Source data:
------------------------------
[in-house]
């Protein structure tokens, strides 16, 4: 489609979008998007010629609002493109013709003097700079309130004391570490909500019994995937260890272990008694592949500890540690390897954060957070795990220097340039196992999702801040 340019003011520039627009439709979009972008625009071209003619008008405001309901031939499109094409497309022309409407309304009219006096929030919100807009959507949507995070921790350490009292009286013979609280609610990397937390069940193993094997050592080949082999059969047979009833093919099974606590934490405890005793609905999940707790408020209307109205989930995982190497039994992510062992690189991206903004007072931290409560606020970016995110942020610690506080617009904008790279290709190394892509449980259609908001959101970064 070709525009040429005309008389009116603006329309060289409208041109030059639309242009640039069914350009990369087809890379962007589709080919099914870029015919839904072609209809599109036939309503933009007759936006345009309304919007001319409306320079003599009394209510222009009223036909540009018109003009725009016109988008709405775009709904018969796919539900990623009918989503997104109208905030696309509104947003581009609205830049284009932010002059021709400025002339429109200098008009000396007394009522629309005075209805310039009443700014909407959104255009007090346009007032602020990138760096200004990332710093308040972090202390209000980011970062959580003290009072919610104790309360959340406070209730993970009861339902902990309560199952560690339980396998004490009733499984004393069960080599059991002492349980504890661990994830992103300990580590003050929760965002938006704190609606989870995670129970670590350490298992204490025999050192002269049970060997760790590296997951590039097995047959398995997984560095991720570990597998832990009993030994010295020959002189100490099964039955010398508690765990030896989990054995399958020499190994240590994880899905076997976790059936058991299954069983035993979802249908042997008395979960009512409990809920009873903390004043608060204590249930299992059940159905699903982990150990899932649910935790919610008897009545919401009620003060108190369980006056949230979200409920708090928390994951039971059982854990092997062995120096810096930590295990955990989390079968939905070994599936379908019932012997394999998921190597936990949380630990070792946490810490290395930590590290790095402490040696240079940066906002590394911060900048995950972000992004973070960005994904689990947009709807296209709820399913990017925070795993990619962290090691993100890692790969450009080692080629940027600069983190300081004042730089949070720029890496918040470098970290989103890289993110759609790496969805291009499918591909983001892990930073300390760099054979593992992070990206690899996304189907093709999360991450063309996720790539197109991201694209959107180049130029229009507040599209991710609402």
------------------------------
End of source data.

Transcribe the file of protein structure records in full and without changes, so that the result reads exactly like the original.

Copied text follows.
[in-house]
């Protein structure tokens, strides 16, 4: 489609979008998007010629609002493109013709003097700079309130004391570490909500019994995937260890272990008694592949500890540690390897954060957070795990220097340039196992999702801040 340019003011520039627009439709979009972008625009071209003619008008405001309901031939499109094409497309022309409407309304009219006096929030919100807009959507949507995070921790350490009292009286013979609280609610990397937390069940193993094997050592080949082999059969047979009833093919099974606590934490405890005793609905999940707790408020209307109205989930995982190497039994992510062992690189991206903004007072931290409560606020970016995110942020610690506080617009904008790279290709190394892509449980259609908001959101970064 070709525009040429005309008389009116603006329309060289409208041109030059639309242009640039069914350009990369087809890379962007589709080919099914870029015919839904072609209809599109036939309503933009007759936006345009309304919007001319409306320079003599009394209510222009009223036909540009018109003009725009016109988008709405775009709904018969796919539900990623009918989503997104109208905030696309509104947003581009609205830049284009932010002059021709400025002339429109200098008009000396007394009522629309005075209805310039009443700014909407959104255009007090346009007032602020990138760096200004990332710093308040972090202390209000980011970062959580003290009072919610104790309360959340406070209730993970009861339902902990309560199952560690339980396998004490009733499984004393069960080599059991002492349980504890661990994830992103300990580590003050929760965002938006704190609606989870995670129970670590350490298992204490025999050192002269049970060997760790590296997951590039097995047959398995997984560095991720570990597998832990009993030994010295020959002189100490099964039955010398508690765990030896989990054995399958020499190994240590994880899905076997976790059936058991299954069983035993979802249908042997008395979960009512409990809920009873903390004043608060204590249930299992059940159905699903982990150990899932649910935790919610008897009545919401009620003060108190369980006056949230979200409920708090928390994951039971059982854990092997062995120096810096930590295990955990989390079968939905070994599936379908019932012997394999998921190597936990949380630990070792946490810490290395930590590290790095402490040696240079940066906002590394911060900048995950972000992004973070960005994904689990947009709807296209709820399913990017925070795993990619962290090691993100890692790969450009080692080629940027600069983190300081004042730089949070720029890496918040470098970290989103890289993110759609790496969805291009499918591909983001892990930073300390760099054979593992992070990206690899996304189907093709999360991450063309996720790539197109991201694209959107180049130029229009507040599209991710609402």